Background: Identification of infective organism causing periprosthetic joint infections (PJIs) is crucial to tailor the best combination of surgical and antimicrobial treatment. Traditional culture, with all its limitations, has been utilized for this purpose. A synovial fluid antibody assay against some common pathogens has been introduced by a commercial entity recently. This study aimed to determine if the antibody testing could be used as a proxy to traditional culture, and whether it provided additional information, in the setting of PJI. Methods: A retrospective study was conducted of patients who underwent revision total hip and knee arthroplasty between January 2019 and 2020. Aspirated synovial fluid was sent for analyses including the commercial antibody testing. All patients had samples harvested for culture per standard of care. Results of the antibody testing and culture, in terms of concordance, were compared. Receiver operating characteristic curve and Youden's criterion were used to compare the 2 methods. Results: A total of 419 patients were included. Using the International Consensus Meeting criteria as reference standard for PJI, antibody testing had a sensitivity and specificity of 40.5% and 93.4%, respectively. There were 59.5% false negative results with antibody testing compared with 50% for culture. Of the 12 patients who had positive results in both tests, 5 (41.7%) had discordant pathogens identified in each test. Conclusion: Synovial fluid antibody testing does not provide clinical benefit when compared to traditional cultures for PJI diagnosis. The antibody testing had a low sensitivity and a high rate of discordance with culture, when both tests were positive.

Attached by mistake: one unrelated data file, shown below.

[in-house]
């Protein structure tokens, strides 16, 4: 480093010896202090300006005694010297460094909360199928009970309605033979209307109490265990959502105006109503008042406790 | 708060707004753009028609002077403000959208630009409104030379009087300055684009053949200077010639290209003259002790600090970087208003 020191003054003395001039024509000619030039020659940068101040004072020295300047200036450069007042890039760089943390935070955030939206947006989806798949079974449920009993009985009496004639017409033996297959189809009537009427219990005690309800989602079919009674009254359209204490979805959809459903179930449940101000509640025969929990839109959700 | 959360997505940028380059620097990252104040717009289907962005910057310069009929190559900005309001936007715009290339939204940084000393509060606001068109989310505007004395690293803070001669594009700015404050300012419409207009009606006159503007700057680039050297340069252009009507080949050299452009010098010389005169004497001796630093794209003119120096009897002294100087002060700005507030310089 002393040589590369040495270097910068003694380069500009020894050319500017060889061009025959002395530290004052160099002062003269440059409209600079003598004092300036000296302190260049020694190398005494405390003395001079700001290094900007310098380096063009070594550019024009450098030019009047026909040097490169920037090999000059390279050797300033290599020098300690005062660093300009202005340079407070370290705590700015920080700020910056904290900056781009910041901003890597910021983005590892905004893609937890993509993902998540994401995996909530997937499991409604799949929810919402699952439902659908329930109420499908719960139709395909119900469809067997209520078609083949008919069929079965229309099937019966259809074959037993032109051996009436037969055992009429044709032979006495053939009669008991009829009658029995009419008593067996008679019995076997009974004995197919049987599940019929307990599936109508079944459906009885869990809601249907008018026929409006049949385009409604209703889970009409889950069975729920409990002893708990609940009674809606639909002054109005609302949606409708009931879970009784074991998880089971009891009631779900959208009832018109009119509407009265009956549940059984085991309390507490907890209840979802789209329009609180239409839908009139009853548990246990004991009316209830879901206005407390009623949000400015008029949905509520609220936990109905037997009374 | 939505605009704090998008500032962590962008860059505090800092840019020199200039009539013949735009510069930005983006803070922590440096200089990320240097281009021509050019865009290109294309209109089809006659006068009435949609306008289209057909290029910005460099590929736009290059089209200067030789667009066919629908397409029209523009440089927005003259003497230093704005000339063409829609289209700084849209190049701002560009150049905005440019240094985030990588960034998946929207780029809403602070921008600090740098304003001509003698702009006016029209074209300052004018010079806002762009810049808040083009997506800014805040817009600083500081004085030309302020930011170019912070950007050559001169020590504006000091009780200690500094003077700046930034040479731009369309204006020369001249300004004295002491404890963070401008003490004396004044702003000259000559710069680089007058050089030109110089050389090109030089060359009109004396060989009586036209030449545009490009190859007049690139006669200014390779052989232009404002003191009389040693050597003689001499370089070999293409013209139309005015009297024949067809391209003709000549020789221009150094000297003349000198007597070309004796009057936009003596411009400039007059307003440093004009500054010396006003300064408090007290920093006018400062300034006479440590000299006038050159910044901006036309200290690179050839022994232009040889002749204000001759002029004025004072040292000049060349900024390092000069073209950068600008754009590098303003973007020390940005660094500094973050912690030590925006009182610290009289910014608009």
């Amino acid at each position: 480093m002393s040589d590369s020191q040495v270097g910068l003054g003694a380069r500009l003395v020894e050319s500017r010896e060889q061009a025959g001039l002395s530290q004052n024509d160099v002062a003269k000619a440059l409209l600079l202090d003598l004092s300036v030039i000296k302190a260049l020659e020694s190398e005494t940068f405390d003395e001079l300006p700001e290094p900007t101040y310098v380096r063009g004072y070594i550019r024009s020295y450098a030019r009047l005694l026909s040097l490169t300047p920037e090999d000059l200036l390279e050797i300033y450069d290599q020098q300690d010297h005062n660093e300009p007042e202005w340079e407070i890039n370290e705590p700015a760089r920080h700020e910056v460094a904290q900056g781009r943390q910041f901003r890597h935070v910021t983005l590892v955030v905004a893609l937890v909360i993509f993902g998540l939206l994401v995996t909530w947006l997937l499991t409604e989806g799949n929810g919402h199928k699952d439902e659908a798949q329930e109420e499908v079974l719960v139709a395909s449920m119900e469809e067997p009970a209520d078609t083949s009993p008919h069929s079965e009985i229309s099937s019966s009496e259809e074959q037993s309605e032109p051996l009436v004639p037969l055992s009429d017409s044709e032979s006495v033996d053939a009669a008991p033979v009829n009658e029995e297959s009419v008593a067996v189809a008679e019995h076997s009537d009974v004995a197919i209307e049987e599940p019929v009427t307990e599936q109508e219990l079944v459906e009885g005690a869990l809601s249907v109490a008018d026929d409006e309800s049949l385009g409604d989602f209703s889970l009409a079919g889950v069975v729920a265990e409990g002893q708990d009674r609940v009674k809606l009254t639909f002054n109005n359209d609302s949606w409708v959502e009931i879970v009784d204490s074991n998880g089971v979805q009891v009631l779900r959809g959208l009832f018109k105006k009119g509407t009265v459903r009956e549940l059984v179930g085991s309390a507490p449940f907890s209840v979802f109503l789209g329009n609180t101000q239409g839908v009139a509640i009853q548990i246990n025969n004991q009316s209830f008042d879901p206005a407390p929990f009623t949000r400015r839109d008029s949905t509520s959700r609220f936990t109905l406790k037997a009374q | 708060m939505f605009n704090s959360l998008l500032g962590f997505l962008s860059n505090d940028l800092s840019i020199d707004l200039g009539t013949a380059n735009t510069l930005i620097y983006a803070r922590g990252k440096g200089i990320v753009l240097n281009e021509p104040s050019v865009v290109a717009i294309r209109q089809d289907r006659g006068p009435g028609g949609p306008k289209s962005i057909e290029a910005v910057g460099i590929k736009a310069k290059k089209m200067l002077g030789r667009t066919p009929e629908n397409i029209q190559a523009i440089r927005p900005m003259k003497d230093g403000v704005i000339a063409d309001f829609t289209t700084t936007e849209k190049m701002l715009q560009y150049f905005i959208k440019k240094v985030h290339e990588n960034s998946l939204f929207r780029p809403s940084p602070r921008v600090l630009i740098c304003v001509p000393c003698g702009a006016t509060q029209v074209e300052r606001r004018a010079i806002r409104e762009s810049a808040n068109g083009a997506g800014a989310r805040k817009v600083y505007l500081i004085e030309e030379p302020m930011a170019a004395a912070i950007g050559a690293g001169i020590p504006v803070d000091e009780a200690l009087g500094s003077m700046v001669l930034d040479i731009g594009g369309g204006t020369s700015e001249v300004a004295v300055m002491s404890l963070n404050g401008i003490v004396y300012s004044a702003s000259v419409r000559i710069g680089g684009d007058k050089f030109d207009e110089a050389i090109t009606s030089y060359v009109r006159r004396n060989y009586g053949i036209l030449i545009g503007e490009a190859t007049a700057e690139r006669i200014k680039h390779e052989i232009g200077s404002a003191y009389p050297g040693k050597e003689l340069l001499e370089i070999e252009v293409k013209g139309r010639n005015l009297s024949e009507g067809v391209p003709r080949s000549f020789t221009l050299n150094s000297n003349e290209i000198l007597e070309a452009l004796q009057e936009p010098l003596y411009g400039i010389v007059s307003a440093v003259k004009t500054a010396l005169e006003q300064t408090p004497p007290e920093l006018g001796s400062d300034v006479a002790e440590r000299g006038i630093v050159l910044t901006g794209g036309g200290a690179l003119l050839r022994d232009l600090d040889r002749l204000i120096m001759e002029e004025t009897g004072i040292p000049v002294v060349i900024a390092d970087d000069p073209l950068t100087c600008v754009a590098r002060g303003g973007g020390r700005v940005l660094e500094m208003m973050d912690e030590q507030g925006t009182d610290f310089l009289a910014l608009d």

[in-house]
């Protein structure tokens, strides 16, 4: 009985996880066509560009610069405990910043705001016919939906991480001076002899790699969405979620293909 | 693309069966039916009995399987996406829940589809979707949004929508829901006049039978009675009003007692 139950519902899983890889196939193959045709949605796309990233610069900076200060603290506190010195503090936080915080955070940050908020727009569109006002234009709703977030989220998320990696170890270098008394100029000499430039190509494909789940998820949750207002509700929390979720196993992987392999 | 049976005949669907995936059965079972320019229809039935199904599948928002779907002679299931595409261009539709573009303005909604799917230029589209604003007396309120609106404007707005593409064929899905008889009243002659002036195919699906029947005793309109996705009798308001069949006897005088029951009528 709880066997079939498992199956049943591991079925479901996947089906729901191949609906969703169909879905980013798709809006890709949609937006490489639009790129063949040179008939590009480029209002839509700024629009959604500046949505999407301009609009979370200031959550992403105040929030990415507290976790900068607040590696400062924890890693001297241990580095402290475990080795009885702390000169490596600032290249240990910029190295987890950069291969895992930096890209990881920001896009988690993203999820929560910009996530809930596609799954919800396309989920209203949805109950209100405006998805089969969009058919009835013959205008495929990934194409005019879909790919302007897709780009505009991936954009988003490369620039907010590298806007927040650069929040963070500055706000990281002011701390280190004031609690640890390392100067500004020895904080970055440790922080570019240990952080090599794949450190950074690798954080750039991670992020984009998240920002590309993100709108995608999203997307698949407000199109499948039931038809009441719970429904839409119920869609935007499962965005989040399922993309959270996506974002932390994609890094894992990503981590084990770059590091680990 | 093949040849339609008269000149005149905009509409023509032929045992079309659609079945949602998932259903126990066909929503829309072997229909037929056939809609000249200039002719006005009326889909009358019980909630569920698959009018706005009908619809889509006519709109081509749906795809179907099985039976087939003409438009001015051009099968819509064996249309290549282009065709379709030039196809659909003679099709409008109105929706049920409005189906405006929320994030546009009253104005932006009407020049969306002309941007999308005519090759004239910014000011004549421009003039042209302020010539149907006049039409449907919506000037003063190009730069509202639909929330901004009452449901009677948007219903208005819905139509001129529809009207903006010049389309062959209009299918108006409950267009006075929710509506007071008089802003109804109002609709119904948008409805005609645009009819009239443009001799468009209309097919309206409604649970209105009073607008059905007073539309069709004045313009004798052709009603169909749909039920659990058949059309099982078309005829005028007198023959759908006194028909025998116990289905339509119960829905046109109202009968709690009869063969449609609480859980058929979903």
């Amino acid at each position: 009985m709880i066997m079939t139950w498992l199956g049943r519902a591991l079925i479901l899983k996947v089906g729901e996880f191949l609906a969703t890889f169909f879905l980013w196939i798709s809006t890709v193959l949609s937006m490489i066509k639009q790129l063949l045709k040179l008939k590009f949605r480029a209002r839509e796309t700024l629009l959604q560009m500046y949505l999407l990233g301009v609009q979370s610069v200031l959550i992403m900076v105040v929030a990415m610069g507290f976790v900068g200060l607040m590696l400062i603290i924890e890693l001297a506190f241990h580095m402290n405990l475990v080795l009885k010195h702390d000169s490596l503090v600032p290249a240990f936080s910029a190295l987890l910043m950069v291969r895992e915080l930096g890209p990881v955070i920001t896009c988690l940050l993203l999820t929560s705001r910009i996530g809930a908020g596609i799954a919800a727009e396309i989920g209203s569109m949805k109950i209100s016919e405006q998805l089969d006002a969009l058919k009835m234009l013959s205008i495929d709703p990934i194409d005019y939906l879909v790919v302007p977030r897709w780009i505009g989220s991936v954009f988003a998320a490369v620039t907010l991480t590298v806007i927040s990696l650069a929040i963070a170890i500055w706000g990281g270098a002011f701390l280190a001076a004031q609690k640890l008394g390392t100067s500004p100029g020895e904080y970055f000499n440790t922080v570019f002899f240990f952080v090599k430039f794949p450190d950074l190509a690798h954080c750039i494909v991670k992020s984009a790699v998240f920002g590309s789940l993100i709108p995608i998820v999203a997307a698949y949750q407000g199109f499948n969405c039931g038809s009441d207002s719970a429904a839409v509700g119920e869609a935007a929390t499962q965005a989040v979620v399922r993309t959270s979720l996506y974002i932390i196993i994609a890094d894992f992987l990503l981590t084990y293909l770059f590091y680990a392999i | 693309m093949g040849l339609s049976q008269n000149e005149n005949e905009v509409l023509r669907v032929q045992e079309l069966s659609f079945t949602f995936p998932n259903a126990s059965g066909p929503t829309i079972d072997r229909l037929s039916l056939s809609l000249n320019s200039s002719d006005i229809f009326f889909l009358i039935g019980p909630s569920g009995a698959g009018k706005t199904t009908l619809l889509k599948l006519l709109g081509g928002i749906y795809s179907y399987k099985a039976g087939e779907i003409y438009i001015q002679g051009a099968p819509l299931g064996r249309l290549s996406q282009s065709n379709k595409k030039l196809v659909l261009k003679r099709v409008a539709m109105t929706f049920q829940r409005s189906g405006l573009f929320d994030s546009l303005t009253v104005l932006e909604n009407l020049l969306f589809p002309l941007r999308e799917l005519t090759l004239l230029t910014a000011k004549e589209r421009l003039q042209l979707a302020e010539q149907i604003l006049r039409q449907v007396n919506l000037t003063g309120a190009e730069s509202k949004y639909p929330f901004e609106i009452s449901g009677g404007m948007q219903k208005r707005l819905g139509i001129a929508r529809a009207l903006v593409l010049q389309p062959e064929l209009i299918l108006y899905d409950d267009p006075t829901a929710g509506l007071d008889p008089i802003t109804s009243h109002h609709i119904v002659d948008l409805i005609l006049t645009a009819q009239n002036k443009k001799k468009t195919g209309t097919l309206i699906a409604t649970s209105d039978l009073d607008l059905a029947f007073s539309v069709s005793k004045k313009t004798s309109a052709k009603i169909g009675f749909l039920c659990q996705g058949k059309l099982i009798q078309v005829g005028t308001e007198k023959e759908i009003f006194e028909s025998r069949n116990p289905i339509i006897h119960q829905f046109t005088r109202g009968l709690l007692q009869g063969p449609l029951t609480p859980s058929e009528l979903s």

- antibody testing
- periprosthetic joint infection
- synovial fluid antibody assay
- total joint arthroplasty